J.M.W. Turner: Sketchbooks, Drawings and Watercolours

ISBN 978-1-84976-386-8

Joseph Mallord William Turner The Santuario di Ercole Vincitore, Tivoli, seen from the Valley 1819

Joseph Mallord William Turner 1775–1851
Folio 1 Verso:
The Santuario di Ercole Vincitore, Tivoli, seen from the Valley 1819
Turner Bequest verso of CLXXXIII 1
Pencil and traces of grey watercolour wash on white wove paper, 200 x 253 mm
Inscribed by ?John Ruskin in red ink ‘356’ bottom left, and by an unknown hand in pencil ‘86’ lower centre
Accepted by the nation as part of the Turner Bequest 1856
Turner’s exploration of Tivoli included a large number of landscape sketches drawn from the river valley to the north. He was particularly attracted by the spectacle of the town’s ancient ruins perched above the steep, wooded gorge and streaming waterfalls. This study depicts the view looking south from the floor of the valley towards the Ponte Acquoria. On the left-hand side are the cascatelli (or cascatelle), the lesser cascades caused by a branch of the River Aniene emerging from an underground passage at the top of the slopes at the northern tip of the town. Silhouetted in the central middle distance are the long arcades of the Santuario di Ercole Vincitore (Sanctuary of Hercules the Victor), a first-century BC Roman temple dedicated to the cult of Hercules.
Formerly known as the Villa of Maecenas, the Santuario di Ercole Vincitore was one of Tivoli’s most famous landmarks. Its picturesque qualities were described by Revd John Chetwode Eustace who, in A Classical Tour Through Italy, first published in 1813, recommended the view from the opposite side of the valley:
As the traveller, following the bend of the hill, comes to the side of the road opposite to the town, he catches first a side glimpse, and shortly after a full view of the Cascatelli, or lesser cascades, inferior in mass and grandeur, but equal in beauty to the great fall in the town. They are formed by a branch of the Anio turned off from the main body of the river, before it reaches the precipice, for the uses of the inhabitants, and after it has crossed the town bursting from a wood on the summit of the hill, and then tumbling from its brow in one great and several lesser streams, first down one and then another declivity, through thickets and brambles spangled with dew drops or lighted up with a rainbow. The elevation and mass of these cascades; the colours and broken masses of the rocks down which they tumble; the shrubs, plants and brambles that hang over the channel and sometimes bathe themselves in the current; the river below fretting through a narrow pass under a natural arch; the olives that shade that arch, and the vines that wave around it; the bold bendings and easy sweeps of the surrounding mountains; and the towers of the town rising on the top of the hill beyond the cascade, with the ruins of Maecenas’s villa on its shelving side, form one of the most delicious pictures for softness and beauty, wildness and animation, that can be imagined.1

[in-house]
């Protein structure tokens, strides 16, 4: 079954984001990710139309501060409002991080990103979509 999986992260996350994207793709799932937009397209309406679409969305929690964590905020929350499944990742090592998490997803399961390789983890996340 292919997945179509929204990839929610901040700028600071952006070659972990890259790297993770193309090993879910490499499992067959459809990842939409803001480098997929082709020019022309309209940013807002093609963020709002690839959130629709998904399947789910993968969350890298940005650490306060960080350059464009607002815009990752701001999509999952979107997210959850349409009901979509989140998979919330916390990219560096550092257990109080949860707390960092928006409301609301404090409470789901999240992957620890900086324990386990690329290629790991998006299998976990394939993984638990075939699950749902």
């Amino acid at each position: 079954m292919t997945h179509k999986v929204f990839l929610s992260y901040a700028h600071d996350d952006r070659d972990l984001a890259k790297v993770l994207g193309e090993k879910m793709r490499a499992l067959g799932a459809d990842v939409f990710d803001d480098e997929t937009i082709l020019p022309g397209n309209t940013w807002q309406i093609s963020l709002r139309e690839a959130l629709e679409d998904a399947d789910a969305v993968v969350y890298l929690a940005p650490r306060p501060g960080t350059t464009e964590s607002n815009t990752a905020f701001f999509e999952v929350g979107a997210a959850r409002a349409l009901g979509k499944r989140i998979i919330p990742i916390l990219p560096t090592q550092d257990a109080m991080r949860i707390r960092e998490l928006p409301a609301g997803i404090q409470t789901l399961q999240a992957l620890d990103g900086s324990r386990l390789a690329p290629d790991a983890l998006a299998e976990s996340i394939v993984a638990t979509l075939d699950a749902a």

Turner made notes on this passage in the Italian Guide Book sketchbook (see Tate D13952; Turner Bequest CLXXII 11a). He would also have been familiar with other artists’ depictions of the temple. Compositional precedents for the view include John ‘Warwick’ Smith (1749–1831), Villa of Mecenas, an engraved plate from the publication Select Views in Italy, which Turner copied in the Italian Guide Book sketchbook (see Tate D13966; Turner Bequest CLXXII19), and a watercolour by John Robert Cozens (1752–1797), which Turner studied as a young man, see Tivoli, Villa of Maecenas, after John Robert Cozens ?circa 1794–7 (Huntington Library, Art Collections and Botanical Gardens, San Marino, California). Compare also a contemporaneous drawing by James Hakewill (1778–1843), Villa of Maecenas and Cascatelle. Tivoli 1816 (British School at Rome Library), engraved for Hakewill’s Picturesque Tour of Italy, published in 1819.2
The temple features in many of Turner’s 1819 sketches looking both up and down the valley, and he also made detailed tonal studies of the architecture and the arched passageway underneath the ruin’s substructures, see folio 5 (D15471). It was the vista from the north-east however, which seems to have held the greatest visual appeal. A similar view can be found on folio 3 (D15469), as well as in the Tivoli and Rome sketchbook (D15013–D15014, D15018, D15025, D15029–D15030; Turner Bequest CLXXIX 46 verso–7, 48 verso, 53 verso, 55 verso–56), and in the Naples: Rome C. Studies sketchbook (Tate D16120–D16121; Turner Bequest CLXXXVII 32–3). Turner later considered developing the prospect for the Tivoli vignette illustration for Rogers’s Italy, 1830 (see Tate D27605; Turner Bequest CCLXXX 88), and ultimately revisited it within an oil sketch, Tivoli, the Cascatelle circa 1827–8 (Tate, N03388) and an unfinished painting, Tivoli: Tobias and the Angel circa 1835 (Tate, N02067).3

Nicola Moorby
February 2010

John Chetwode Eustace, A Classical Tour Through Italy, London 1815, 3rd edition, vol.II, pp.237–9.
Tony Cubberley and Luke Herrmann, Twilight of the Grand Tour: A Catalogue of the drawings by James Hakewill in the British School at Rome Library, Rome 1992, no.5.3, p.226, reproduced.
Martin Butlin and Evelyn Joll, The Paintings of J.M.W. Turner, revised ed., New Haven and London 1984, nos.311 and 437.

How to cite

Nicola Moorby, ‘The Santuario di Ercole Vincitore, Tivoli, seen from the Valley 1819 by Joseph Mallord William Turner’, catalogue entry, February 2010, in David Blayney Brown (ed.), J.M.W. Turner: Sketchbooks, Drawings and Watercolours, Tate Research Publication, December 2012, https://www.tate.org.uk/art/research-publications/jmw-turner/joseph-mallord-william-turner-the-santuario-di-ercole-vincitore-tivoli-seen-from-the-r1137742, accessed 21 June 2024.